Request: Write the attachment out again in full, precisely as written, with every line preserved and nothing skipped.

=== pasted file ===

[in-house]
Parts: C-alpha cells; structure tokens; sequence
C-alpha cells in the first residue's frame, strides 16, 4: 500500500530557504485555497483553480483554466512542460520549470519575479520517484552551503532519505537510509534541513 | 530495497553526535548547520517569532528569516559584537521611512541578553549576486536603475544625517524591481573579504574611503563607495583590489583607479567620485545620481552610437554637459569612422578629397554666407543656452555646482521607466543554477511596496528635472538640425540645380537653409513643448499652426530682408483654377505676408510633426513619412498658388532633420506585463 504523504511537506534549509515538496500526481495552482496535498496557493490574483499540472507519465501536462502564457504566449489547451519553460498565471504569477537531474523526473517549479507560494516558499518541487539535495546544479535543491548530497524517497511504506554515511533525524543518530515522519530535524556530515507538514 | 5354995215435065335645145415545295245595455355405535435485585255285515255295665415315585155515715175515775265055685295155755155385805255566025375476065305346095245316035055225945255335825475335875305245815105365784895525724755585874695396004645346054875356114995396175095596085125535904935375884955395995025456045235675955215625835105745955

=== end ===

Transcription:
[in-house]
Parts: C-alpha cells; structure tokens; sequence
C-alpha cells in the first residue's frame, strides 16, 4: 500500500530557504485555497483553480483554466512542460520549470519575479520517484552551503532519505537510509534541513 | 530495497553526535548547520517569532528569516559584537521611512541578553549576486536603475544625517524591481573579504574611503563607495583590489583607479567620485545620481552610437554637459569612422578629397554666407543656452555646482521607466543554477511596496528635472538640425540645380537653409513643448499652426530682408483654377505676408510633426513619412498658388532633420506585463 504523504511537506534549509515538496500526481495552482496535498496557493490574483499540472507519465501536462502564457504566449489547451519553460498565471504569477537531474523526473517549479507560494516558499518541487539535495546544479535543491548530497524517497511504506554515511533525524543518530515522519530535524556530515507538514 | 5354995215435065335645145415545295245595455355405535435485585255285515255295665415315585155515715175515775265055685295155755155385805255566025375476065305346095245316035055225945255335825475335875305245815105365784895525724755585874695396004645346054875356114995396175095596085125535904935375884955395995025456045235675955215625835105745955